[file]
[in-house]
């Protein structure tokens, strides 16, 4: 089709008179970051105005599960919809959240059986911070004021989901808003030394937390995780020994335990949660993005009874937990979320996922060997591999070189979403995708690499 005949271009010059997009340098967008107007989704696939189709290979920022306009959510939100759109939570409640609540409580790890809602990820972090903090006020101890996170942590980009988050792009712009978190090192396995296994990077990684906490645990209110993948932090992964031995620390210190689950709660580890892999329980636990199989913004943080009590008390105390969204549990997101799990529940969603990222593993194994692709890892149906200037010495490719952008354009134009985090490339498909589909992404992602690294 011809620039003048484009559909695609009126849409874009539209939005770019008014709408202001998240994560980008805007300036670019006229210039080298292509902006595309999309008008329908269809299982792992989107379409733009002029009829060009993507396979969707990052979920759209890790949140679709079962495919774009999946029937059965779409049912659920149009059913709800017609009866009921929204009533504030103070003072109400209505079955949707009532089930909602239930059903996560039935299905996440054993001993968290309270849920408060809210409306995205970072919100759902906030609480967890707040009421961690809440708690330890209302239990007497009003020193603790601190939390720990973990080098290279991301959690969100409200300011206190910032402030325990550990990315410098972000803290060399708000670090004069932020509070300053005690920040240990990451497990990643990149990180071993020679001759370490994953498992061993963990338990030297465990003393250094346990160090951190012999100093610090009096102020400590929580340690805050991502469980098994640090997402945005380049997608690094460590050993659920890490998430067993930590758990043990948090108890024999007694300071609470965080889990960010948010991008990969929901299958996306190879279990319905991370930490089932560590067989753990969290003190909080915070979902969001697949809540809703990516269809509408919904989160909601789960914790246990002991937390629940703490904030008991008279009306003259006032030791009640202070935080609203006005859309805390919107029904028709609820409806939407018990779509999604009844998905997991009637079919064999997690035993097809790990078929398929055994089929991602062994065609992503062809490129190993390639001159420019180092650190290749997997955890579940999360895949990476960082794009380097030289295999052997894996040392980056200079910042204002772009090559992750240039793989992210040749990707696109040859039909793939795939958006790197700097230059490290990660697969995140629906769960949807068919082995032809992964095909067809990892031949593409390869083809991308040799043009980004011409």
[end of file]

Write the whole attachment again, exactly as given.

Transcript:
[in-house]
């Protein structure tokens, strides 16, 4: 089709008179970051105005599960919809959240059986911070004021989901808003030394937390995780020994335990949660993005009874937990979320996922060997591999070189979403995708690499 005949271009010059997009340098967008107007989704696939189709290979920022306009959510939100759109939570409640609540409580790890809602990820972090903090006020101890996170942590980009988050792009712009978190090192396995296994990077990684906490645990209110993948932090992964031995620390210190689950709660580890892999329980636990199989913004943080009590008390105390969204549990997101799990529940969603990222593993194994692709890892149906200037010495490719952008354009134009985090490339498909589909992404992602690294 011809620039003048484009559909695609009126849409874009539209939005770019008014709408202001998240994560980008805007300036670019006229210039080298292509902006595309999309008008329908269809299982792992989107379409733009002029009829060009993507396979969707990052979920759209890790949140679709079962495919774009999946029937059965779409049912659920149009059913709800017609009866009921929204009533504030103070003072109400209505079955949707009532089930909602239930059903996560039935299905996440054993001993968290309270849920408060809210409306995205970072919100759902906030609480967890707040009421961690809440708690330890209302239990007497009003020193603790601190939390720990973990080098290279991301959690969100409200300011206190910032402030325990550990990315410098972000803290060399708000670090004069932020509070300053005690920040240990990451497990990643990149990180071993020679001759370490994953498992061993963990338990030297465990003393250094346990160090951190012999100093610090009096102020400590929580340690805050991502469980098994640090997402945005380049997608690094460590050993659920890490998430067993930590758990043990948090108890024999007694300071609470965080889990960010948010991008990969929901299958996306190879279990319905991370930490089932560590067989753990969290003190909080915070979902969001697949809540809703990516269809509408919904989160909601789960914790246990002991937390629940703490904030008991008279009306003259006032030791009640202070935080609203006005859309805390919107029904028709609820409806939407018990779509999604009844998905997991009637079919064999997690035993097809790990078929398929055994089929991602062994065609992503062809490129190993390639001159420019180092650190290749997997955890579940999360895949990476960082794009380097030289295999052997894996040392980056200079910042204002772009090559992750240039793989992210040749990707696109040859039909793939795939958006790197700097230059490290990660697969995140629906769960949807068919082995032809992964095909067809990892031949593409390869083809991308040799043009980004011409």